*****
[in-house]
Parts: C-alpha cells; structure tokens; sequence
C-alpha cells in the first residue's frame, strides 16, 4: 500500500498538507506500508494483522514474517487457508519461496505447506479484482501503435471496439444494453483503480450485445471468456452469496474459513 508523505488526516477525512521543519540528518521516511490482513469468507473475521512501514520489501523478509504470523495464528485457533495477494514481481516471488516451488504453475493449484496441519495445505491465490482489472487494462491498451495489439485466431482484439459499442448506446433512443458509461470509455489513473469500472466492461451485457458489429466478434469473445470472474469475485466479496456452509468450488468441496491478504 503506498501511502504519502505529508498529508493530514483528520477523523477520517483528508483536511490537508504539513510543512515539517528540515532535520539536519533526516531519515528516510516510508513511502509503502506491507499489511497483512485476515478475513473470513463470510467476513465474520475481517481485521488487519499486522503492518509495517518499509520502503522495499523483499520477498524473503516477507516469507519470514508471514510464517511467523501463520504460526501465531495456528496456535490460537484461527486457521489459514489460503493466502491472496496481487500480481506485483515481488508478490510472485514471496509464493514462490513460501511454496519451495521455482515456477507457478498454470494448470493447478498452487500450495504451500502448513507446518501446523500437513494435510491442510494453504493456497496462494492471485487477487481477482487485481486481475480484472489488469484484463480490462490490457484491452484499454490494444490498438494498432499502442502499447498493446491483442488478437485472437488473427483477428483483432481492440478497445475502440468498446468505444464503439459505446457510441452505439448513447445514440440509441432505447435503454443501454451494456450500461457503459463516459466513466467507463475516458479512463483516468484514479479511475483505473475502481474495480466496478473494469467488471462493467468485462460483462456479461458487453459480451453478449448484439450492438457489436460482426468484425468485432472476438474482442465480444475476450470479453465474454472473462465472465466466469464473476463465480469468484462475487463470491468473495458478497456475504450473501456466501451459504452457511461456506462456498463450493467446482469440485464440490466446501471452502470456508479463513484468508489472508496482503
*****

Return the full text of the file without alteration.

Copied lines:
[in-house]
Parts: C-alpha cells; structure tokens; sequence
C-alpha cells in the first residue's frame, strides 16, 4: 500500500498538507506500508494483522514474517487457508519461496505447506479484482501503435471496439444494453483503480450485445471468456452469496474459513 508523505488526516477525512521543519540528518521516511490482513469468507473475521512501514520489501523478509504470523495464528485457533495477494514481481516471488516451488504453475493449484496441519495445505491465490482489472487494462491498451495489439485466431482484439459499442448506446433512443458509461470509455489513473469500472466492461451485457458489429466478434469473445470472474469475485466479496456452509468450488468441496491478504 503506498501511502504519502505529508498529508493530514483528520477523523477520517483528508483536511490537508504539513510543512515539517528540515532535520539536519533526516531519515528516510516510508513511502509503502506491507499489511497483512485476515478475513473470513463470510467476513465474520475481517481485521488487519499486522503492518509495517518499509520502503522495499523483499520477498524473503516477507516469507519470514508471514510464517511467523501463520504460526501465531495456528496456535490460537484461527486457521489459514489460503493466502491472496496481487500480481506485483515481488508478490510472485514471496509464493514462490513460501511454496519451495521455482515456477507457478498454470494448470493447478498452487500450495504451500502448513507446518501446523500437513494435510491442510494453504493456497496462494492471485487477487481477482487485481486481475480484472489488469484484463480490462490490457484491452484499454490494444490498438494498432499502442502499447498493446491483442488478437485472437488473427483477428483483432481492440478497445475502440468498446468505444464503439459505446457510441452505439448513447445514440440509441432505447435503454443501454451494456450500461457503459463516459466513466467507463475516458479512463483516468484514479479511475483505473475502481474495480466496478473494469467488471462493467468485462460483462456479461458487453459480451453478449448484439450492438457489436460482426468484425468485432472476438474482442465480444475476450470479453465474454472473462465472465466466469464473476463465480469468484462475487463470491468473495458478497456475504450473501456466501451459504452457511461456506462456498463450493467446482469440485464440490466446501471452502470456508479463513484468508489472508496482503